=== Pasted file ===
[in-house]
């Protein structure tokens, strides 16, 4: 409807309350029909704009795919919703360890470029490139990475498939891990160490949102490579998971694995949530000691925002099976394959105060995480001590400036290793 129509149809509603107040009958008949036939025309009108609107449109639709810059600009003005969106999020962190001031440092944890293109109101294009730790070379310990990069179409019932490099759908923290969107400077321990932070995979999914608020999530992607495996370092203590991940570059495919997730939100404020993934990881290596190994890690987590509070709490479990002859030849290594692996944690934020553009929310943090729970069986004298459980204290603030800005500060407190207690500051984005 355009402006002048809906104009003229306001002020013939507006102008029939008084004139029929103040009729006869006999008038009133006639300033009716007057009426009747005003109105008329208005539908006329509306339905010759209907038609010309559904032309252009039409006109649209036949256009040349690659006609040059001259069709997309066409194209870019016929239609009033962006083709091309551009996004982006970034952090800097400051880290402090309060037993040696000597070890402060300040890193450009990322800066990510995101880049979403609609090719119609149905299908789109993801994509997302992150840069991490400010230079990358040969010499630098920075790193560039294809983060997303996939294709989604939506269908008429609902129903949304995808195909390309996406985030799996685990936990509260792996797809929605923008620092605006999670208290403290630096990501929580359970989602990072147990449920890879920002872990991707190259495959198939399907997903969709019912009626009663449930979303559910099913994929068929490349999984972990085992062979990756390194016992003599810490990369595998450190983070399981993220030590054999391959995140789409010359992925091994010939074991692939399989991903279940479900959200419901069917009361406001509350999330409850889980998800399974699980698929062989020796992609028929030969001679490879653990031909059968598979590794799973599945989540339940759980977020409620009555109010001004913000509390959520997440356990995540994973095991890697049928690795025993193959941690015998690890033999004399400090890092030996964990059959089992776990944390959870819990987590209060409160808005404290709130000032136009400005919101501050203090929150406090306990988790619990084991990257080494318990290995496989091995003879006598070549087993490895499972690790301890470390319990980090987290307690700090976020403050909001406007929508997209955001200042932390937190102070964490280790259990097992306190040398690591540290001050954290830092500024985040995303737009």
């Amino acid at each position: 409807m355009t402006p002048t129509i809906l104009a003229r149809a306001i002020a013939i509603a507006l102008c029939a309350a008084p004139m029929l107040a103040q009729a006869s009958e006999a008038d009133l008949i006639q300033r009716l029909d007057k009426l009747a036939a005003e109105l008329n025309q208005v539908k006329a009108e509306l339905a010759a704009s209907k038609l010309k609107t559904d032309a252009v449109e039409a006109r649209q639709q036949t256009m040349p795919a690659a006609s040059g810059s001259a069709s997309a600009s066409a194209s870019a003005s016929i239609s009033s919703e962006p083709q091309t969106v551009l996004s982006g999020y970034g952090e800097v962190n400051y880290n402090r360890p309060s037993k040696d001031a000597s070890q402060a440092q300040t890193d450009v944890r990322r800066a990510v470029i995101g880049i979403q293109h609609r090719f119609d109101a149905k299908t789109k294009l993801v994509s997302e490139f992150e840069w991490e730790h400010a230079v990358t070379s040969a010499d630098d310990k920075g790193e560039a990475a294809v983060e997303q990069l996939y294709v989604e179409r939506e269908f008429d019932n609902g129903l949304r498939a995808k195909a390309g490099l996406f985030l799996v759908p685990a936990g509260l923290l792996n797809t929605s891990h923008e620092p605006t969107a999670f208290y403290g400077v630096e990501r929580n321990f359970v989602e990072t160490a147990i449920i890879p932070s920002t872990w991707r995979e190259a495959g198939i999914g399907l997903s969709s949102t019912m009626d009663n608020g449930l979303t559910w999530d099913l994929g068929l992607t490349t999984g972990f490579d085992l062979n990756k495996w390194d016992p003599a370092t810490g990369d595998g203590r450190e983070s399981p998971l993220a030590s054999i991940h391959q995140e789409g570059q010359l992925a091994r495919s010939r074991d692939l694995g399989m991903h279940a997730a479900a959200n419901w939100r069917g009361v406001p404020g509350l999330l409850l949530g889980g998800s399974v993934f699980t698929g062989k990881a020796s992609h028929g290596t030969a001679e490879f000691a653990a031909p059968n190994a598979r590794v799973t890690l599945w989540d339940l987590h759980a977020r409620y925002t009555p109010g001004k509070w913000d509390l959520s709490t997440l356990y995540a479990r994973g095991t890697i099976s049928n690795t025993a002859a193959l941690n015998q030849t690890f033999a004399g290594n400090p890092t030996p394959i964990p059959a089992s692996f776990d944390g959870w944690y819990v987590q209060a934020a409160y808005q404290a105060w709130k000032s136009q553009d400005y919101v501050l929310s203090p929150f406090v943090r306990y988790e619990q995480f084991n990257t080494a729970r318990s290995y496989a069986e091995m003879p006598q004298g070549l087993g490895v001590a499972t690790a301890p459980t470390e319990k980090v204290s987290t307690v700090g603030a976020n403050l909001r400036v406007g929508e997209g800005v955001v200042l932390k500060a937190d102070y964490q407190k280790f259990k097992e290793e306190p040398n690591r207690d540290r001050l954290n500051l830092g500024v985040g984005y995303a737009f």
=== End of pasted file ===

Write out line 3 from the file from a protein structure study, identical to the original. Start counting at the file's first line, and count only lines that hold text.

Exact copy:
């Amino acid at each position: 409807m355009t402006p002048t129509i809906l104009a003229r149809a306001i002020a013939i509603a507006l102008c029939a309350a008084p004139m029929l107040a103040q009729a006869s009958e006999a008038d009133l008949i006639q300033r009716l029909d007057k009426l009747a036939a005003e109105l008329n025309q208005v539908k006329a009108e509306l339905a010759a704009s209907k038609l010309k609107t559904d032309a252009v449109e039409a006109r649209q639709q036949t256009m040349p795919a690659a006609s040059g810059s001259a069709s997309a600009s066409a194209s870019a003005s016929i239609s009033s919703e962006p083709q091309t969106v551009l996004s982006g999020y970034g952090e800097v962190n400051y880290n402090r360890p309060s037993k040696d001031a000597s070890q402060a440092q300040t890193d450009v944890r990322r800066a990510v470029i995101g880049i979403q293109h609609r090719f119609d109101a149905k299908t789109k294009l993801v994509s997302e490139f992150e840069w991490e730790h400010a230079v990358t070379s040969a010499d630098d310990k920075g790193e560039a990475a294809v983060e997303q990069l996939y294709v989604e179409r939506e269908f008429d019932n609902g129903l949304r498939a995808k195909a390309g490099l996406f985030l799996v759908p685990a936990g509260l923290l792996n797809t929605s891990h923008e620092p605006t969107a999670f208290y403290g400077v630096e990501r929580n321990f359970v989602e990072t160490a147990i449920i890879p932070s920002t872990w991707r995979e190259a495959g198939i999914g399907l997903s969709s949102t019912m009626d009663n608020g449930l979303t559910w999530d099913l994929g068929l992607t490349t999984g972990f490579d085992l062979n990756k495996w390194d016992p003599a370092t810490g990369d595998g203590r450190e983070s399981p998971l993220a030590s054999i991940h391959q995140e789409g570059q010359l992925a091994r495919s010939r074991d692939l694995g399989m991903h279940a997730a479900a959200n419901w939100r069917g009361v406001p404020g509350l999330l409850l949530g889980g998800s399974v993934f699980t698929g062989k990881a020796s992609h028929g290596t030969a001679e490879f000691a653990a031909p059968n190994a598979r590794v799973t890690l599945w989540d339940l987590h759980a977020r409620y925002t009555p109010g001004k509070w913000d509390l959520s709490t997440l356990y995540a479990r994973g095991t890697i099976s049928n690795t025993a002859a193959l941690n015998q030849t690890f033999a004399g290594n400090p890092t030996p394959i964990p059959a089992s692996f776990d944390g959870w944690y819990v987590q209060a934020a409160y808005q404290a105060w709130k000032s136009q553009d400005y919101v501050l929310s203090p929150f406090v943090r306990y988790e619990q995480f084991n990257t080494a729970r318990s290995y496989a069986e091995m003879p006598q004298g070549l087993g490895v001590a499972t690790a301890p459980t470390e319990k980090v204290s987290t307690v700090g603030a976020n403050l909001r400036v406007g929508e997209g800005v955001v200042l932390k500060a937190d102070y964490q407190k280790f259990k097992e290793e306190p040398n690591r207690d540290r001050l954290n500051l830092g500024v985040g984005y995303a737009f």